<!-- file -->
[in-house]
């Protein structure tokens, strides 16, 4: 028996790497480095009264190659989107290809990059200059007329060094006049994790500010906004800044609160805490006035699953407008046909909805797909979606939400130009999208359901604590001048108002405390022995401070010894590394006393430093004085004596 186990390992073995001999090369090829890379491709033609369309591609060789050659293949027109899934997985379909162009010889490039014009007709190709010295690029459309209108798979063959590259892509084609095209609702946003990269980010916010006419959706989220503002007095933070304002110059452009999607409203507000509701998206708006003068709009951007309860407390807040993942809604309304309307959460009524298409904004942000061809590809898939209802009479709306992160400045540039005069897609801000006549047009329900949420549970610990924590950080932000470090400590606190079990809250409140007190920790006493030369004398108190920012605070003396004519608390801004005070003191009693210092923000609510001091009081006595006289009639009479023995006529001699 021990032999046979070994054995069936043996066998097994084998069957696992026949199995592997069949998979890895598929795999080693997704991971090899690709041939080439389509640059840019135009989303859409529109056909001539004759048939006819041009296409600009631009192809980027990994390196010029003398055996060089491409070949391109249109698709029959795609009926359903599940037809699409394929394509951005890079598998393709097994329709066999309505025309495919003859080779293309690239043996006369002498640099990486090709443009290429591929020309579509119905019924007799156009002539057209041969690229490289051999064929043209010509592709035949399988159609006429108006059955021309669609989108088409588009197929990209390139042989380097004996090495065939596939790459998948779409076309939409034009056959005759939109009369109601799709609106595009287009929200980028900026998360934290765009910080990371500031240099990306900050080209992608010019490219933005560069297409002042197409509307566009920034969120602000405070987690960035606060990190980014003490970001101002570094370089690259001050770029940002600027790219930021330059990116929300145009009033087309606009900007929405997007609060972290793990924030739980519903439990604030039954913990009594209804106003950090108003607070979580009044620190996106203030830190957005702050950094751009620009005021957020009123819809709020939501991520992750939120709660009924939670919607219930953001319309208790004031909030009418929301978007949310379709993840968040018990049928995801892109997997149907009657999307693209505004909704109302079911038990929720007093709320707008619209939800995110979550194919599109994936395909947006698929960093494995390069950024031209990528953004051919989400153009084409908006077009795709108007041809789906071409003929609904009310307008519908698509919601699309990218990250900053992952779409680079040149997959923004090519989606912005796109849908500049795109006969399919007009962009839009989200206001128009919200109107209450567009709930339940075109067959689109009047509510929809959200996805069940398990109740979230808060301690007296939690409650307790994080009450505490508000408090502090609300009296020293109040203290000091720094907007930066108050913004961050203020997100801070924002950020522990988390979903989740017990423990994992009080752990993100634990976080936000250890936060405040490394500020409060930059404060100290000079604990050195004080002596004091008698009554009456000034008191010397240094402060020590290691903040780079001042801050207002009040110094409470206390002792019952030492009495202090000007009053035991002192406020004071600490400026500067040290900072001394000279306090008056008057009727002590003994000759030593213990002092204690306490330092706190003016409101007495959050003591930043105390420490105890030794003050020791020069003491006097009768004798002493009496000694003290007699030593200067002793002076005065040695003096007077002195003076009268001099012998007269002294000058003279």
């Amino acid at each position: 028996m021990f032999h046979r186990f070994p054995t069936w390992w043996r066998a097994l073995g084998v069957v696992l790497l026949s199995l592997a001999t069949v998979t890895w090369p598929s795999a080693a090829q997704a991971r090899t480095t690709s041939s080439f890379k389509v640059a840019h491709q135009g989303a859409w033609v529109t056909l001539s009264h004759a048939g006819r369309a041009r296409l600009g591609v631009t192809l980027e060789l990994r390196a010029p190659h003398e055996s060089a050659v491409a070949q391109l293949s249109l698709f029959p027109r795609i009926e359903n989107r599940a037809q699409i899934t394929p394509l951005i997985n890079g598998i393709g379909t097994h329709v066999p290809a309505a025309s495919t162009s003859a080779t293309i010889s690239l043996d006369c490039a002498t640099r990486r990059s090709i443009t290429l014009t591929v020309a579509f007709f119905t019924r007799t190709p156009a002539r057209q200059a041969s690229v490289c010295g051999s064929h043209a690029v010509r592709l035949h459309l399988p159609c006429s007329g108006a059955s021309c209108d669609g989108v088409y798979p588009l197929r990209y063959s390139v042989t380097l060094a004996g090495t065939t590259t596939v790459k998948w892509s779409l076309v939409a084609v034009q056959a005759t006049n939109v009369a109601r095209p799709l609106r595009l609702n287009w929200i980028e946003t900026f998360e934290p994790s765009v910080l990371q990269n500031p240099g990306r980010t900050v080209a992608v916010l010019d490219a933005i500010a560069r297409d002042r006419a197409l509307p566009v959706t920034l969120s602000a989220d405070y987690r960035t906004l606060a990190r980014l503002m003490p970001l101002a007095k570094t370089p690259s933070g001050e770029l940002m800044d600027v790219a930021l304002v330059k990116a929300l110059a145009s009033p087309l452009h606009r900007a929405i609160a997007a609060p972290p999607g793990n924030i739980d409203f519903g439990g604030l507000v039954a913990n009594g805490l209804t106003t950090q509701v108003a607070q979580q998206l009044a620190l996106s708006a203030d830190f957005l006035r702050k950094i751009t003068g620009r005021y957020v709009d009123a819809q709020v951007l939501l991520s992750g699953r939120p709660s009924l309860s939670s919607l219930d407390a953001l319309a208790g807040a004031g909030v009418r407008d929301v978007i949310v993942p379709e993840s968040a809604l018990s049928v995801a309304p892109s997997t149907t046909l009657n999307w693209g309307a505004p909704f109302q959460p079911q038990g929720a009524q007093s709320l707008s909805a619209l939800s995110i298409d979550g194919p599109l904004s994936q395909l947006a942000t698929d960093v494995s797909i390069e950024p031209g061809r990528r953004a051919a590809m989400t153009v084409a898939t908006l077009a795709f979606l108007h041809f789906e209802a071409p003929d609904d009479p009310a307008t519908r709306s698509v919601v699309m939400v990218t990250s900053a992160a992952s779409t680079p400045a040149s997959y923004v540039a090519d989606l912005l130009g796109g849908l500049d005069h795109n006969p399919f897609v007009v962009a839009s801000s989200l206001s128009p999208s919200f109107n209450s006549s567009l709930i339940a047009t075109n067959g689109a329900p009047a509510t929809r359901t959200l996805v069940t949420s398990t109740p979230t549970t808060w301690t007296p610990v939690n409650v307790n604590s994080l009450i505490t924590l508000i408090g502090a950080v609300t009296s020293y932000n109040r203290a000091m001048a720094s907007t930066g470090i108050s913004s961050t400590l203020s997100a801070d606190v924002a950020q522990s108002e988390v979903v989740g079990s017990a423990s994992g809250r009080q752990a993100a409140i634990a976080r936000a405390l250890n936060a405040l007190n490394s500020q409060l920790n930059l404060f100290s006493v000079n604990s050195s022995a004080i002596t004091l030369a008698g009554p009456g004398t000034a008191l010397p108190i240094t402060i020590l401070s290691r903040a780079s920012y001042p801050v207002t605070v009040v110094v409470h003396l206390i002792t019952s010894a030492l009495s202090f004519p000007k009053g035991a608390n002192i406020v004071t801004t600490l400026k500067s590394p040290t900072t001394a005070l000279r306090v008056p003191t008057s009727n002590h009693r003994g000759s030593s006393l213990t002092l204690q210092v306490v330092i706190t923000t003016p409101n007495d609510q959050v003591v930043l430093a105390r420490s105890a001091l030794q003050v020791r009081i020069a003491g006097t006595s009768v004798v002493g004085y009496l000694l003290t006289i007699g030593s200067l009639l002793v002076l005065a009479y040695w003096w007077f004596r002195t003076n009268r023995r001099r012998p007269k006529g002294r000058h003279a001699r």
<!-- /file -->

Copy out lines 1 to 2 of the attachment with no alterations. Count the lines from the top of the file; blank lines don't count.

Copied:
[in-house]
């Protein structure tokens, strides 16, 4: 028996790497480095009264190659989107290809990059200059007329060094006049994790500010906004800044609160805490006035699953407008046909909805797909979606939400130009999208359901604590001048108002405390022995401070010894590394006393430093004085004596 186990390992073995001999090369090829890379491709033609369309591609060789050659293949027109899934997985379909162009010889490039014009007709190709010295690029459309209108798979063959590259892509084609095209609702946003990269980010916010006419959706989220503002007095933070304002110059452009999607409203507000509701998206708006003068709009951007309860407390807040993942809604309304309307959460009524298409904004942000061809590809898939209802009479709306992160400045540039005069897609801000006549047009329900949420549970610990924590950080932000470090400590606190079990809250409140007190920790006493030369004398108190920012605070003396004519608390801004005070003191009693210092923000609510001091009081006595006289009639009479023995006529001699 021990032999046979070994054995069936043996066998097994084998069957696992026949199995592997069949998979890895598929795999080693997704991971090899690709041939080439389509640059840019135009989303859409529109056909001539004759048939006819041009296409600009631009192809980027990994390196010029003398055996060089491409070949391109249109698709029959795609009926359903599940037809699409394929394509951005890079598998393709097994329709066999309505025309495919003859080779293309690239043996006369002498640099990486090709443009290429591929020309579509119905019924007799156009002539057209041969690229490289051999064929043209010509592709035949399988159609006429108006059955021309669609989108088409588009197929990209390139042989380097004996090495065939596939790459998948779409076309939409034009056959005759939109009369109601799709609106595009287009929200980028900026998360934290765009910080990371500031240099990306900050080209992608010019490219933005560069297409002042197409509307566009920034969120602000405070987690960035606060990190980014003490970001101002570094370089690259001050770029940002600027790219930021330059990116929300145009009033087309606009900007929405997007609060972290793990924030739980519903439990604030039954913990009594209804106003950090108003607070979580009044620190996106203030830190957005702050950094751009620009005021957020009123819809709020939501991520992750939120709660009924939670919607219930953001319309208790004031909030009418929301978007949310379709993840968040018990049928995801892109997997149907009657999307693209505004909704109302079911038990929720007093709320707008619209939800995110979550194919599109994936395909947006698929960093494995390069950024031209990528953004051919989400153009084409908006077009795709108007041809789906071409003929609904009310307008519908698509919601699309990218990250900053992952779409680079040149997959923004090519989606912005796109849908500049795109006969399919007009962009839009989200206001128009919200109107209450567009709930339940075109067959689109009047509510929809959200996805069940398990109740979230808060301690007296939690409650307790994080009450505490508000408090502090609300009296020293109040203290000091720094907007930066108050913004961050203020997100801070924002950020522990988390979903989740017990423990994992009080752990993100634990976080936000250890936060405040490394500020409060930059404060100290000079604990050195004080002596004091008698009554009456000034008191010397240094402060020590290691903040780079001042801050207002009040110094409470206390002792019952030492009495202090000007009053035991002192406020004071600490400026500067040290900072001394000279306090008056008057009727002590003994000759030593213990002092204690306490330092706190003016409101007495959050003591930043105390420490105890030794003050020791020069003491006097009768004798002493009496000694003290007699030593200067002793002076005065040695003096007077002195003076009268001099012998007269002294000058003279």